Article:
"It is arguably the most important collection, because it's so early," said Steven Zeitlin, the director of City Lore, the New York Center for Urban Folk Culture. "Much of the material dies with the succession of generations.

She was collecting songs from the people that learned them in the old country."

Mrs. Rubin, whose books included "A Treasury of Jewish Folksong" (1950) and "Voices of a People: The Story of Yiddish Folksong" (1963), also performed the songs in concert and on records. Her studio recordings, first made for Folkways in the 1940's, are available through the Smithsonian Institution.

"Eastern European Yiddish folk song," Mrs. Rubin wrote in the preface to "Voices of a People," "reflects vividly the life of a community of many millions over a period of many generations. In the songs, we catch the manner of speech and phrase, the wit and humor, the dreams and aspirations, the nonsense, jollity, the pathos and struggle of an entire people."

Unlike klezmer music, which was performed primarily by men at public occasions, the songs Mrs. Rubin collected flourished in more intimate, domestic settings -- in the kitchen, over the cradle -- and were sung almost exclusively by women, a group largely ignored by the cultural chroniclers of her day. "While Irving Howe was writing 'World of Our Fathers,' she was, in a sense, at work on the world of our mothers," Mr. Zeitlin said.

Mrs. Rubin was born Rifke Rosenblatt in Montreal on Sept. 1, 1906, the daughter of Jewish immigrants from Bessarabia. As a young woman she moved to New York, with its swirling ferment of Yiddish music, literature and theater, and in 1929 published a volume of her own poems in Yiddish. In 1932 she married Harry Rubin, who died in 1971; the couple's only child, Michael, died in 1959. Mrs. Rubin is survived by a sister, Esther Spivack Marks, of Toronto.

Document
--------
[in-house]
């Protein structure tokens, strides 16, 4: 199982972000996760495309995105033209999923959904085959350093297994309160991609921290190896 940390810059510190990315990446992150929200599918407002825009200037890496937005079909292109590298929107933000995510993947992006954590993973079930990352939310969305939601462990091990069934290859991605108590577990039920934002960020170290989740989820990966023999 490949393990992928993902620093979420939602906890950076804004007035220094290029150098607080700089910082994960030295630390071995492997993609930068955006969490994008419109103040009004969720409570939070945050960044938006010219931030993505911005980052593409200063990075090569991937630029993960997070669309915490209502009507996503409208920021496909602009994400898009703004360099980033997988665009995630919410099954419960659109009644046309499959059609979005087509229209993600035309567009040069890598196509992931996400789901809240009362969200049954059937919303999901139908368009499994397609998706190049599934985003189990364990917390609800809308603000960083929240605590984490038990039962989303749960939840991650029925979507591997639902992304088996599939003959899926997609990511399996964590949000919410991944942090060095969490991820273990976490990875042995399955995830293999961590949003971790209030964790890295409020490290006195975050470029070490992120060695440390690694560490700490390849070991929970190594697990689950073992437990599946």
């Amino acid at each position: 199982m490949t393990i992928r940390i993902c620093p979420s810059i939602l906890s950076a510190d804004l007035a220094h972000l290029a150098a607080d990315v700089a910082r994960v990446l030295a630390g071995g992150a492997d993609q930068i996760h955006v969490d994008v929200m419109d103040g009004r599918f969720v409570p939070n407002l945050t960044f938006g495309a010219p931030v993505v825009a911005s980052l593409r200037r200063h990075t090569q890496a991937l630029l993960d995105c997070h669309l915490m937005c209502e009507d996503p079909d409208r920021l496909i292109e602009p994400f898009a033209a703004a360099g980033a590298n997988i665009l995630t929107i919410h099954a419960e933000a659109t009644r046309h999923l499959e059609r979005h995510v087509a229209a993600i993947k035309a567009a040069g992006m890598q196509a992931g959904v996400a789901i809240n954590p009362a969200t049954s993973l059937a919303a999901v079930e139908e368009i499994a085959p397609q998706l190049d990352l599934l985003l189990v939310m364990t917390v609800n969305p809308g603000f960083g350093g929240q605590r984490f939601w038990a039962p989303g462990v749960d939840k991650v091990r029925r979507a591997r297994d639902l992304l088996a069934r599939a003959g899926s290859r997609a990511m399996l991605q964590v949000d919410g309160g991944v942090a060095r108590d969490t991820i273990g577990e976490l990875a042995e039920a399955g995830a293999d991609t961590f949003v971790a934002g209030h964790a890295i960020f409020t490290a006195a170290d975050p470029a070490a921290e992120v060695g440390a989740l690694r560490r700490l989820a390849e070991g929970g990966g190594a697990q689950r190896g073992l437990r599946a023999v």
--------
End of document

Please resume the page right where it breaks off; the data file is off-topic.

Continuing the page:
In the mid-1930's Mrs. Rubin began to concentrate seriously on folklore, going on to study with the eminent Yiddish scholar Max Weinreich and, during World War II, translating diaries smuggled out of ghettos and Nazi camps.

With the end of the war and the revelation of the extent of the Holocaust, and of its sweeping destruction of Yiddish culture, Mrs. Rubin became even more determined to preserve a piece of what remained by making field recordings.

Dragging her bulky reel-to-reel tape recorder from house to house in cities in Canada and the United States, she captured well-known songs like "Roizhinkes Mit Mandeln" ("Raisins and Almonds") and lesser-known material like "A Brivele der Maman" ("A Little Letter to Mama") and "Oy, di lumpn /zey zenen shpionen" ("Oh, the lumpen / they are spies").

In the last decades of the 20th century, Mrs. Rubin's work was a cornerstone of the Yiddish revival movement. With an older generation of Jewish singers dying off, young musicians who wanted to learn Yiddish folksongs turned to her books and records. Mrs. Rubin's field recordings are now housed in various collections, including the Archive of Folk Culture at the Library of Congress and the YIVO Institute for Jewish Research in New York.

Mrs. Rubin earned a Ph.D. in 1976 from Union Graduate School in Cleveland, writing her dissertation on the songs of Jewish women. She received an honorary doctorate from the New England Conservatory of Music and YIVO's Lifetime Achievement Award, among other honors.

Although she performed in prestigious concert halls like Town Hall and the Carnegie Recital Hall, Mrs. Rubin regarded these appearances not as recitals but as links in a chain of cultural transmission she hoped would stretch far into the future.

"She didn't try and put on any great airs," recalled the folk singer Pete Seeger, a longtime friend who occasionally performed with her. "She just sang a song very simply. She was mainly interested in seeing that the song got out so that other people would learn it and sing."